In Japan, drug therapy for malignant tumors has traditionally been specific to individual organs. To develop a sure diagnosis, endoscopies suited to each organ are necessary, so organ-specific skills and knowledge are vital. However, once a patient’s malignant tumor has been diagnosed and anti-cancer drug therapy has been started, it is crucial to understand the safe use of the drugs, as well as the patient’s general physical condition and specific mental state. Managing the side effects of the anti-cancer drugs is of key importance, as well.

The majority of anti-cancer drug therapy outside of Japan is administered by departments of clinical oncology, or by oncologists, based on this premise.If more rational treatments of malignant tumors are to be pursued, we expect integrative oncology to play an expanded role here in Japan.

Although this oncology-centered approach is still not widely practiced in Japan, at the Department of Clinical Oncology, we aim to provide treatment and care for a variety of malignant tumors, from an oncological perspective.

We can only treat a limited number of patients due to our relatively small staff. However, we offer particularly excellent care for lung cancer and digestive cancers because Director Dr. Hayashi is a specialist in respiratory medicine, and Assistant Professor Dr. Kajiura is a specialist in gastroenterology. We also receive patients, through referrals from both Toyama University Hospital and other hospitals, who have various cancers, such as cancers of unknown primary, sarcomas, and metastatic bone tumors. We treat these patients with close cooperation of other organ specific departments.

At present, a major goal of anti-cancer drug therapy is to maintain patient QOL (quality of life) as treatment progresses. Working-age patients often want to continue going to their job or raising their children through the course of their treatment.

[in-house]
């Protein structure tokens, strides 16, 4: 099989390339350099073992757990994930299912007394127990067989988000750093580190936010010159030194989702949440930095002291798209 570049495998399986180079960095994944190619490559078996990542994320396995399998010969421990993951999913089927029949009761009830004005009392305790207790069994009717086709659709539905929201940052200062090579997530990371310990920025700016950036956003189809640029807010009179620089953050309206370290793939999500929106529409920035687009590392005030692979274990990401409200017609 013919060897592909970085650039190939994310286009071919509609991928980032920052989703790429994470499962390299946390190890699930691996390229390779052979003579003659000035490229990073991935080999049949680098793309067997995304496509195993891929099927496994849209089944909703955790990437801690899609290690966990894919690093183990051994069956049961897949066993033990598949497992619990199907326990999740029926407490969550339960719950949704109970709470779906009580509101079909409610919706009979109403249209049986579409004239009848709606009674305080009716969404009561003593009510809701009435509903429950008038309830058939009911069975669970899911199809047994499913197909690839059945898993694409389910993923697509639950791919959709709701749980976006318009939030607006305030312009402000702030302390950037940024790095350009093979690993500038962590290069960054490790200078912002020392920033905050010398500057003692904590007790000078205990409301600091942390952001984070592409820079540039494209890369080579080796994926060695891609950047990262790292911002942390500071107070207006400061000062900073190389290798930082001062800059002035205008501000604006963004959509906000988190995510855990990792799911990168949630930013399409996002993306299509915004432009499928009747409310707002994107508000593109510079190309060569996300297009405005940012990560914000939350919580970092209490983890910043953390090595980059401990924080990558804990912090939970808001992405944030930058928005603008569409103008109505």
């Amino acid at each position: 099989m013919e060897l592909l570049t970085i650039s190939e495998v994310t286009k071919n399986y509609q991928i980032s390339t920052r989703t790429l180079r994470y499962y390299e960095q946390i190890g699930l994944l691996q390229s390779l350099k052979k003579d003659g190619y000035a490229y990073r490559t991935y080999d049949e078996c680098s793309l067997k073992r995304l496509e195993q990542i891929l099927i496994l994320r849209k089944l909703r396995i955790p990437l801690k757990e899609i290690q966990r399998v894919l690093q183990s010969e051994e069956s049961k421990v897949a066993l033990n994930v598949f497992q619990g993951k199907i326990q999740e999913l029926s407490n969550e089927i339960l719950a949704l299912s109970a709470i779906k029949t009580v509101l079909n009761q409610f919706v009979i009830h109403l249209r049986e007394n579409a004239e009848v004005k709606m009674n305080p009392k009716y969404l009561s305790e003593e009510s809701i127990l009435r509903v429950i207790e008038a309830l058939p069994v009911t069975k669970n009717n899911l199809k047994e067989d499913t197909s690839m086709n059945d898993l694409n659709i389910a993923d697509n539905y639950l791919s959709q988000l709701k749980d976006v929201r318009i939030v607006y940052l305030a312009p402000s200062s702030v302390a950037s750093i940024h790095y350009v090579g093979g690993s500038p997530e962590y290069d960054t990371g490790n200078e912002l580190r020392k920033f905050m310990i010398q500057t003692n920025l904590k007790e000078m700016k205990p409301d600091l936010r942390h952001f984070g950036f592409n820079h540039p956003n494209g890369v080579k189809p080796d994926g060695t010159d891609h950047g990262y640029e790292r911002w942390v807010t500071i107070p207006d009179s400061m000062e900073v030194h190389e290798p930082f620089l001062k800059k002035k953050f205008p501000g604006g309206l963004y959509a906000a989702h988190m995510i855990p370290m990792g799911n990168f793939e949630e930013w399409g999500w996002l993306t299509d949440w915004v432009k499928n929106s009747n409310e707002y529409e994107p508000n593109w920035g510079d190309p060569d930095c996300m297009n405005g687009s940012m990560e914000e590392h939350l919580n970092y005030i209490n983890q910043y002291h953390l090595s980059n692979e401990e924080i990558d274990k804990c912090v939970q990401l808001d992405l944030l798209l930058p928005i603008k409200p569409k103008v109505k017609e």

For many patients, outpatient chemotherapy treatment is a great way to meet these needs. Of course, anti-cancer drugs are not without their side effects, so it is vital to give these side effects proper consideration during treatment.

In order to better provide this patient-focused outpatient treatment, we have established the Outpatient Chemotherapy Section at the Comprehensive Cancer Center. Pharmacists and nurses are stationed here full-time, to provide thoughtful, meticulous medical care. This section is overseen by the Department of Clinical Oncology, to ensure that cancer treatment goes smoothly.

Perhaps you’ve heard phrases like “palliative care from the time of cancer diagnosis.” In addition to the physical pain caused by the cancer itself, cancer patients also often suffer from anxiety, irritability, and other psychological and emotional difficulties.

Our Comprehensive Cancer Center also features the Palliative Care Center, which serves to help cancer patients with their physical and mental suffering alike. The Department of Clinical Oncology also focuses on palliative care, and has established a palliative care team of doctors, nurses, pharmacists, and more, to provide care for both the body and mind.